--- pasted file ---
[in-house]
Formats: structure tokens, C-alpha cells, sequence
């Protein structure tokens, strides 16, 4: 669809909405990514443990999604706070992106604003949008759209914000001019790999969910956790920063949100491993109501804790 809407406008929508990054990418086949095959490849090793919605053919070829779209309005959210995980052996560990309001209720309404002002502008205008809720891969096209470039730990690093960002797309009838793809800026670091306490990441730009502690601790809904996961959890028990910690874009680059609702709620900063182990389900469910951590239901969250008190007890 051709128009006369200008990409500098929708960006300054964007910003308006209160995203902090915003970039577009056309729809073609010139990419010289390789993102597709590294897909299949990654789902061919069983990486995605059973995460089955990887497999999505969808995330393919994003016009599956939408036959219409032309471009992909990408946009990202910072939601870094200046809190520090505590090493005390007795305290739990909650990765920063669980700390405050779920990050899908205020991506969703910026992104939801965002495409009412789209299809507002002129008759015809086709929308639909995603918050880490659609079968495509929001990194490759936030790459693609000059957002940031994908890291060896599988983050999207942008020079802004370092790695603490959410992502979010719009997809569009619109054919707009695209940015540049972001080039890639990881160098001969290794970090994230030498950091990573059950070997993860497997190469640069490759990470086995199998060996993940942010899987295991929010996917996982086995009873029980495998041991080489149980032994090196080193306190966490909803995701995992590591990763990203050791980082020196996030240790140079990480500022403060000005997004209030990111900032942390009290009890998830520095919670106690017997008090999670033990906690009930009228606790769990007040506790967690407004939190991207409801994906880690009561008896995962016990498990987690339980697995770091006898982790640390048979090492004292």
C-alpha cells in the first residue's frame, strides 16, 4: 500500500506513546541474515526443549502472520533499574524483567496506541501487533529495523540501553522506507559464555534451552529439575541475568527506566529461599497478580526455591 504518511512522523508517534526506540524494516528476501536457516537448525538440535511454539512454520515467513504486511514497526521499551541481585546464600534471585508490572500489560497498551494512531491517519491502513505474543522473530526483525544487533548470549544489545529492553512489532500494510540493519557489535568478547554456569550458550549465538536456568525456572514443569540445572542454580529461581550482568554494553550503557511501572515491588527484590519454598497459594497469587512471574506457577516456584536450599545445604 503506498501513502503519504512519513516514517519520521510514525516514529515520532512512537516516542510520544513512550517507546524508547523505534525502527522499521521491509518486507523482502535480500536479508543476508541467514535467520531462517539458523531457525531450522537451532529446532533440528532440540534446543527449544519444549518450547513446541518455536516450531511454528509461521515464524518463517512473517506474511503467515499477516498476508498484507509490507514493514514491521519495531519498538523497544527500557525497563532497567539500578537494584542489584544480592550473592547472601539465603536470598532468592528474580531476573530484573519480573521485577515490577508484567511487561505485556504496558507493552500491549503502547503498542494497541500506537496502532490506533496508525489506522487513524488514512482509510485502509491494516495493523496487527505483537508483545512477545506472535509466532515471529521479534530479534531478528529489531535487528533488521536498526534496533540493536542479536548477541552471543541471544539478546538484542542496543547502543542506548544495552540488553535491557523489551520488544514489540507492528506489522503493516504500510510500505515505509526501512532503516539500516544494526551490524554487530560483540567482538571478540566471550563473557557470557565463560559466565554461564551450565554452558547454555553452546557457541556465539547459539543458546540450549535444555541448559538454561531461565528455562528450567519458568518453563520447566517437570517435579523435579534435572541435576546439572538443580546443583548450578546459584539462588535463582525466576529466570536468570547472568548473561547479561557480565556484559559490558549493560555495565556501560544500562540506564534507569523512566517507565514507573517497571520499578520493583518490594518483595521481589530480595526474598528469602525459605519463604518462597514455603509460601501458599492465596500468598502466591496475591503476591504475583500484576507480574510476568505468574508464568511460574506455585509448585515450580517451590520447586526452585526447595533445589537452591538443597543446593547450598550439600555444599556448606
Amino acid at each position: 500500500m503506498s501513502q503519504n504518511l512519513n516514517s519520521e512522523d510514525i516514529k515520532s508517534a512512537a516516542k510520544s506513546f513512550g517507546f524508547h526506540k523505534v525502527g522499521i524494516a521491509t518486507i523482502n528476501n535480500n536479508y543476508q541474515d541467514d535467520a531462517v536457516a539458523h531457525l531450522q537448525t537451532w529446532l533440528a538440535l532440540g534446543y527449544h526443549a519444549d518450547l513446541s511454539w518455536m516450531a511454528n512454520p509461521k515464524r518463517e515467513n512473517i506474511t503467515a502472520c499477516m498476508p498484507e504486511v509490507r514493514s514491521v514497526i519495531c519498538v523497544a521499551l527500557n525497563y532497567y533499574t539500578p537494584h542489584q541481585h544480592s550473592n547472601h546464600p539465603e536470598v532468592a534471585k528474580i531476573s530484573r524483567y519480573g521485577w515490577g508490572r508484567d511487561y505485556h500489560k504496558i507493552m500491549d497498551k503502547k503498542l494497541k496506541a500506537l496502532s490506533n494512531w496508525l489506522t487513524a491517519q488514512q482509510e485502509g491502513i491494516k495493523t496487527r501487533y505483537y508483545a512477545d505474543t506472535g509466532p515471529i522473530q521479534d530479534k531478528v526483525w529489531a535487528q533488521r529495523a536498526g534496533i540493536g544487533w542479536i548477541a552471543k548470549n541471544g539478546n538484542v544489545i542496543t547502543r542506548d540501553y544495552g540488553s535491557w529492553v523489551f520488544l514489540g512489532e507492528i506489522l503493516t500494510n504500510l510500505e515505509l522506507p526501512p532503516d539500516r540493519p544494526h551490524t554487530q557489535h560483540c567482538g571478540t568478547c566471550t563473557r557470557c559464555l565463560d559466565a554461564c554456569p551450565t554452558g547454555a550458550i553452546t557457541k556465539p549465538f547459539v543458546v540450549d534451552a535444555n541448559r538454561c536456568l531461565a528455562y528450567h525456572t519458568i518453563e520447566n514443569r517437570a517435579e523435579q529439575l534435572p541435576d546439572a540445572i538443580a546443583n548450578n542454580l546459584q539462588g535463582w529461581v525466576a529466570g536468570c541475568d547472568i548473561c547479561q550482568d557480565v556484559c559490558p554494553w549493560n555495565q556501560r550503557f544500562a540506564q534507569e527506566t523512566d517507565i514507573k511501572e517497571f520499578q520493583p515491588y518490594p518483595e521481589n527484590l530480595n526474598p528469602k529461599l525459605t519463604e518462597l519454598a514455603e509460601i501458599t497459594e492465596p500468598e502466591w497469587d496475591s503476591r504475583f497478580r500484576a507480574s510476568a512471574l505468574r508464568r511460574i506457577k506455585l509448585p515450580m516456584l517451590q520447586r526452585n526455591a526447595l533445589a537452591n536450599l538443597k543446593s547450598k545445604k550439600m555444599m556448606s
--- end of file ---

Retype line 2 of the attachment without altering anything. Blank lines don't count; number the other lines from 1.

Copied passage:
Formats: structure tokens, C-alpha cells, sequence